According to the WJP Rule of Law Index 2020, among the six South Asian countries, Bangladesh ranked fourth as Nepal ranked 61st, Sri Lanka 66th and India 69th. The lowest position indicates Bangladesh's poor position in all eight factors.
The state of the rule of law affects the human rights situation. Foreign and Commonwealth Office Report on Human Rights & Democracy last July decried the poor human rights situation in Bangladesh. "Reports of extrajudicial killings, enforced disappearances, and attacks on journalists and others continued during the year ."
The result of poor performances on the global indices is: Bangladesh does not have strong brand value as a nation. Despite having outstanding economic growth, the country's ability to influence global players such as states, corporations, and communities has declined, according to the latest Global Soft Power Index 2021. Soft power is defined as the strength of a nation to bring others on its side "through attraction or persuasion rather than coercion".
Why does not the image of Bangladesh look bright in the global eyes? Who are the people responsible for building and undermining the country's image?
Let's see the definition of the State. The State includes Parliament, the government and statutory public authorities, according to the article 152 of the constitution.
Performance of the organs which form the State determines how its image will look. If they perform prudently and efficiently, the country's image will look bright. If they fail to deliver on their duties, the picture will be opposite.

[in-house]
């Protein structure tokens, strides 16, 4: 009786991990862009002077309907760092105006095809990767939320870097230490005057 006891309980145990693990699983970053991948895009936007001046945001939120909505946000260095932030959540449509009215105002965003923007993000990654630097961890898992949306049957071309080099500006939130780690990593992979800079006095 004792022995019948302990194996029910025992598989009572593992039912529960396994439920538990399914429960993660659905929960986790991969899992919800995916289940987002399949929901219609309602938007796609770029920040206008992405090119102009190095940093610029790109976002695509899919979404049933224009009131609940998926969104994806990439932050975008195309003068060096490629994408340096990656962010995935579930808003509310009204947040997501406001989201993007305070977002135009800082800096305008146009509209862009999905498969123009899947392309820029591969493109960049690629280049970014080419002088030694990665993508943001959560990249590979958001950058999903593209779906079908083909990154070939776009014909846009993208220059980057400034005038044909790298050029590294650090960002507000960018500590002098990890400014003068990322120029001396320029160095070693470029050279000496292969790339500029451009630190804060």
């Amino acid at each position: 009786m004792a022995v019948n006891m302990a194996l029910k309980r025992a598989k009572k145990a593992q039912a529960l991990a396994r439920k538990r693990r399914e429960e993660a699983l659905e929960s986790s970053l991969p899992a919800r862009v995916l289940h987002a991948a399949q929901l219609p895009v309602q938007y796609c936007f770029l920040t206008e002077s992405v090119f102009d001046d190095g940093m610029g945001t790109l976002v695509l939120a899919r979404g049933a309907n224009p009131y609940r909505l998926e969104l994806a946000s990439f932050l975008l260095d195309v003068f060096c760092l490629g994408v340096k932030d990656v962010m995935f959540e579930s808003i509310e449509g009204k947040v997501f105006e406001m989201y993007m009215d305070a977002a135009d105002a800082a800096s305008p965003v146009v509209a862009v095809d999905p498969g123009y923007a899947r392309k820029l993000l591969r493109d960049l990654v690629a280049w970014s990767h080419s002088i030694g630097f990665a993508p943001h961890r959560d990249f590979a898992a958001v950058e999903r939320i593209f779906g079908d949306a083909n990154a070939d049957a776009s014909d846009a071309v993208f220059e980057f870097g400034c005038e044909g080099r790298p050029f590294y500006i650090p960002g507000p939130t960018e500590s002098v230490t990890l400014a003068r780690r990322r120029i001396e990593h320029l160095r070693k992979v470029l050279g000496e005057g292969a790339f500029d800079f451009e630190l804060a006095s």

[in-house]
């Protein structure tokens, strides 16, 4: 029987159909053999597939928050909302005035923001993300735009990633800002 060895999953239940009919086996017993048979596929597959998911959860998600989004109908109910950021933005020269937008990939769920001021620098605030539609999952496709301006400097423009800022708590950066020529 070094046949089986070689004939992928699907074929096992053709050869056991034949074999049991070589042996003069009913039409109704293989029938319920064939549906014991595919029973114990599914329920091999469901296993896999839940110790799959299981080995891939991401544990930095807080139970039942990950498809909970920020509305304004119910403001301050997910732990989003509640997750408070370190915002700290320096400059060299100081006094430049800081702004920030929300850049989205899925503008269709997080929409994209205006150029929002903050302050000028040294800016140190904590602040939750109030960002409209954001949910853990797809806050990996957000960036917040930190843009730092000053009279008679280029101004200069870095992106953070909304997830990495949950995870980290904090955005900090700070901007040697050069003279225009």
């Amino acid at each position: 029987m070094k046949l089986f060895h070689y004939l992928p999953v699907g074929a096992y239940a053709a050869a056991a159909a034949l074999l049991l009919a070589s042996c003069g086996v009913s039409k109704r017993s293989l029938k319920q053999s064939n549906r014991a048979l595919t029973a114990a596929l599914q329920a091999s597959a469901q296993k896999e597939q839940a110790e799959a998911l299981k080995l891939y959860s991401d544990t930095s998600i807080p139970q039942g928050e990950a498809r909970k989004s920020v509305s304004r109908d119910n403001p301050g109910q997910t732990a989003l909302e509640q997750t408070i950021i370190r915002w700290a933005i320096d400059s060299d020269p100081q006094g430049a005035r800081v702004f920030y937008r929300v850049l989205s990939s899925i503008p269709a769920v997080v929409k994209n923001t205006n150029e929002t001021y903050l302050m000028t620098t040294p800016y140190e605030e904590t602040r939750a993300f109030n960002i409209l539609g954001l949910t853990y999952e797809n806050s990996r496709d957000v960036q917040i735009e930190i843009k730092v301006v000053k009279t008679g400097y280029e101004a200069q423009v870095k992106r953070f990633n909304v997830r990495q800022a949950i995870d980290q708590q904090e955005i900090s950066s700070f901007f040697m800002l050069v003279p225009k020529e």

People who are in parliament, in government and in other public authorities are responsible for making good laws, enforce them prudently without abusing them in their management of the State affairs. They must honour the pledge made in the preamble of the constitution that makes the 'democratic process' a centre of all activities aimed at achieving the goals.
A deviation from the pledge makes the State fail to guarantee fundamental human rights and freedoms and respect for the dignity and worth of the human person.
When the deviation takes place frequently, giving birth to a new normal, people like Mushtaq and many others either die or suffer, triggering public outcry about what is happening now.
No such outcry, no critical comments by citizens can be blamed for tarnishing the image of the State if its organs function properly. But when people in power cannot properly run the organs, such as the parliament, the government, the State suffers from image crisis. Many countries with fragile democracy are in this situation and their policymakers try to blame people for tarnishing the "image of the State" by making critical comments. It's just a tactic to either hide wrongdoings or shrug off failures.
Advanced countries such as Norway, Sweden and other European giants do not blame their citizens for tarnishing the country's image by making critical comments against the government or people in power. In the global eyes, they have a bright image and they perform well on all global indices such as democracy, rule of law and freedom of press.
Yet, all is not doomed. Fast economic growth is one of the bright sides of Bangladesh. But it should be kept in mind that a shining economic growth alone cannot brighten the country's image as the GDP alone cannot measure the wellbeing of people. Only guarantees of fundamental rights and freedoms bring qualitative changes in people's lives.
Shakhawat Liton is the Deputy Executive Editor of The Business Standard
Disclaimer: The views and opinions expressed in this article are those of the author and do not necessarily reflect the opinions and views of The Business Standard.